Yes, I just mean financial vocabulary, but “lexicon” sounds so much better (cue “The Lexicon of Love” earworm).
This month I have been discussing financial education with 13 to 19-year-olds, each and every one of them lamenting the fact that they are not taught the basics in school and felt like there was nowhere they could ask without embarrassment. They felt that they are just expected to know the basic vocabulary as it was so ‘every day’, yet they have never been explicitly taught it; instead relying on Google searches and joining the dots.
Financial literacy is key to demystifying the world of money and will go a long way to helping your child take control of their financial future.
Together we compiled a list of words and concepts that they (okay, okay, I may have had a little influence here) felt would have been most beneficial for them to understand and wanted to know how they worked; the ones they ‘sort of know’ but not quite:
- Gross income
- National insurance
- Disposable income
- Net income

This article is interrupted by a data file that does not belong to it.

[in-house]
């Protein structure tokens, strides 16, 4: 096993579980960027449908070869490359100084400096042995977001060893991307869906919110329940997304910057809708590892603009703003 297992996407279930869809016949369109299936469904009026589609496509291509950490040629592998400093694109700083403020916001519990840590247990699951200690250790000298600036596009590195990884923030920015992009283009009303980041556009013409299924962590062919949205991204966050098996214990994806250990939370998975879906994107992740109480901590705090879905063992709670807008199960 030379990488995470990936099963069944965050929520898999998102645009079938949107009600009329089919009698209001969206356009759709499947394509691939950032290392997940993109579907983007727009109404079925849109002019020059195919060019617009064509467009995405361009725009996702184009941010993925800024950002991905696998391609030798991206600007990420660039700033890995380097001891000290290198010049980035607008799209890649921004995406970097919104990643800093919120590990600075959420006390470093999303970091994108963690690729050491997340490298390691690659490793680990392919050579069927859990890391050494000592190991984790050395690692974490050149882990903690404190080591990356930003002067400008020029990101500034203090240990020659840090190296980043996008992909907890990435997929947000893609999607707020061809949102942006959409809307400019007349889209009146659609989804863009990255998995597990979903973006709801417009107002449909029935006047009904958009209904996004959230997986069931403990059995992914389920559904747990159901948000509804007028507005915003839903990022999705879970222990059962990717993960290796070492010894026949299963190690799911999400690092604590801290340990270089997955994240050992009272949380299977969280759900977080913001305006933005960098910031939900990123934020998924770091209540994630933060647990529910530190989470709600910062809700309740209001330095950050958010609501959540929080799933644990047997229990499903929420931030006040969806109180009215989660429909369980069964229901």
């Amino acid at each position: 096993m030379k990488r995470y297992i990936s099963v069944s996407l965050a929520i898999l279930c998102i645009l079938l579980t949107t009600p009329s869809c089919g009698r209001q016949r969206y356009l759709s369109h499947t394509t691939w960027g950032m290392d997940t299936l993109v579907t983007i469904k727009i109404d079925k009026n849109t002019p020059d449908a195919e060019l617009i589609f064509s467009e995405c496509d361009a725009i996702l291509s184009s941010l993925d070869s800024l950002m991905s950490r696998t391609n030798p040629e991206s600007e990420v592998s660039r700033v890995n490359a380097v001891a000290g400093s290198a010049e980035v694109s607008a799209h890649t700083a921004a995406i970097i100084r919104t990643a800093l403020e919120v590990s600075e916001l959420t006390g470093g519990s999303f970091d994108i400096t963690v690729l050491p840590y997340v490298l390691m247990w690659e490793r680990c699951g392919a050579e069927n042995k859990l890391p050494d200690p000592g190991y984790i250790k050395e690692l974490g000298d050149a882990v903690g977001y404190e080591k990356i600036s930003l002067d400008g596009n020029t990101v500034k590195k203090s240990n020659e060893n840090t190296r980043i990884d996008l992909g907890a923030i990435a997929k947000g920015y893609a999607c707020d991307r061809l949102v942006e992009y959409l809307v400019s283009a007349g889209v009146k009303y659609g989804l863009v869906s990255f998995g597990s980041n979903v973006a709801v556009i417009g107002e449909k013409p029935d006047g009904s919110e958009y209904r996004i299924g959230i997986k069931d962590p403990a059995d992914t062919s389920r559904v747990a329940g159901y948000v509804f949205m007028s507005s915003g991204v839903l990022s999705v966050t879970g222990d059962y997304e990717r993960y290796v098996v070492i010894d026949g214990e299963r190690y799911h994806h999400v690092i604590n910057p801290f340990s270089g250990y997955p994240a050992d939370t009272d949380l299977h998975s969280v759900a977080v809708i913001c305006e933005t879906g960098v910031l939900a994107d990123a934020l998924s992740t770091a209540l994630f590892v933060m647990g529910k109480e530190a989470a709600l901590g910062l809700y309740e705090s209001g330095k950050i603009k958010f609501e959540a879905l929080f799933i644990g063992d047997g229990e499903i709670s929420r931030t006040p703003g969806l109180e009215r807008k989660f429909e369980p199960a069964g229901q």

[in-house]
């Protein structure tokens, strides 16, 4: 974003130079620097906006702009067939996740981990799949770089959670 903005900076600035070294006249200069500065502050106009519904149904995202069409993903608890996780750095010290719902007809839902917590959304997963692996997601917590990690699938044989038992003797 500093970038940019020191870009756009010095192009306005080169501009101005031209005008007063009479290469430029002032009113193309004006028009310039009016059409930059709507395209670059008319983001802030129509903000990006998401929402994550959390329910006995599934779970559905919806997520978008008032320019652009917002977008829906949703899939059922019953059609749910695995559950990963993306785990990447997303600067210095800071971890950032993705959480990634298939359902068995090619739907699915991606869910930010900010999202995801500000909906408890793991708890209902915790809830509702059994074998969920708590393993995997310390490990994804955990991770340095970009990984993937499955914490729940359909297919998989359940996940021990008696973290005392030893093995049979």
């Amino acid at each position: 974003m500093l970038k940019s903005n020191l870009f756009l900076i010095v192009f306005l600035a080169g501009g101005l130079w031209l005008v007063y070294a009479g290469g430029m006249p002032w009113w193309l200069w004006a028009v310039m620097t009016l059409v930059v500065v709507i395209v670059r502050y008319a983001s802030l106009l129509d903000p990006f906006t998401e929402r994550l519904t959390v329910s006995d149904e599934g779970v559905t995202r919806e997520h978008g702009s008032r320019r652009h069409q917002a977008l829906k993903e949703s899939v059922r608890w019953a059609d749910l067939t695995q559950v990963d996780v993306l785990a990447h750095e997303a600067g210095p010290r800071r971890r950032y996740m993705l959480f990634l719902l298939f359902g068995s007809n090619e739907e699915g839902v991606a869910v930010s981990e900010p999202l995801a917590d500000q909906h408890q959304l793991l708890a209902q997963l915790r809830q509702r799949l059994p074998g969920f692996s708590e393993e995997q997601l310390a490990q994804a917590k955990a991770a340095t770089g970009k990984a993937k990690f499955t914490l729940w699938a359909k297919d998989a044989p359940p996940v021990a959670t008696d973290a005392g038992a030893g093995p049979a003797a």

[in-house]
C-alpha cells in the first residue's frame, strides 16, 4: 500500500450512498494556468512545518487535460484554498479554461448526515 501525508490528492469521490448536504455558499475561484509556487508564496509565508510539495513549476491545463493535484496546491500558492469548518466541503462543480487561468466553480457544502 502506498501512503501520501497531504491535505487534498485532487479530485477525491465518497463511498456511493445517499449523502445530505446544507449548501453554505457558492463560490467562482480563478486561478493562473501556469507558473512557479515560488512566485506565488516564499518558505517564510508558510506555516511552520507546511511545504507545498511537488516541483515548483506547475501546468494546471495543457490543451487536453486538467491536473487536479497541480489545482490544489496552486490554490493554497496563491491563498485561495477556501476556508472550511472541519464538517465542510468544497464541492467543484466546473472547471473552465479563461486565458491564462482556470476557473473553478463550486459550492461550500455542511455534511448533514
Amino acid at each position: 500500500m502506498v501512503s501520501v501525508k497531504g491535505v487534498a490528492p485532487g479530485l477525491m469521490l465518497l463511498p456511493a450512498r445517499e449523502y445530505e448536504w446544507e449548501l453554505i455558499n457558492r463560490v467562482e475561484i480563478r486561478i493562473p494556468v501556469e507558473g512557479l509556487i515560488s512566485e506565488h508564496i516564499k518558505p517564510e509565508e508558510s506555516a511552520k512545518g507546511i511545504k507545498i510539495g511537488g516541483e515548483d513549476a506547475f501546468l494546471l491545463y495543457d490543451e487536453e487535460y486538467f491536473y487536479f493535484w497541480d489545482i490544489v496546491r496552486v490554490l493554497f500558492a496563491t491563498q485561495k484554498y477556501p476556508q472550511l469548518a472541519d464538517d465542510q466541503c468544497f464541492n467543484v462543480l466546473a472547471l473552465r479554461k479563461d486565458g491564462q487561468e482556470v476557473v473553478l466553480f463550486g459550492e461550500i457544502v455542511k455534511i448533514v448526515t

- Debit card
- Credit card
- Compound interest
I have summarised the key points that arose from the discussion at the end of this article to help start the conversation. Use them often, in different contexts. Make them everyday words as early as possible; it’s so much easier and more real that way.
There was one concept that they had not heard of; in my view it is the most important of them all, Opportunity Cost. I believe this is the absolute heart of all financial conversations; young people need to understand it, we need to convince them that longer-term opportunity gain outweighs short-term opportunity cost.
The most powerful tool I have found for this is visualisation. This can work from a very young age; here is an example with a four-year-old in a household that provides opportunities to earn money for household tasks (read about it HERE to why won’t they take saving seriously): –
You are standing in the doorway of a shop. You only have enough money to go to the pocket money section, you can look at all the aisles but can only purchase from the pocket money section. Are you okay with that? If they say yes, then we let it go (remember last month’s words, we learn and process through experience, not being told). If they say no, then we help them determine whether the opportunity cost of choosing a paid household task over playing feels better or worse than the feeling in the shop.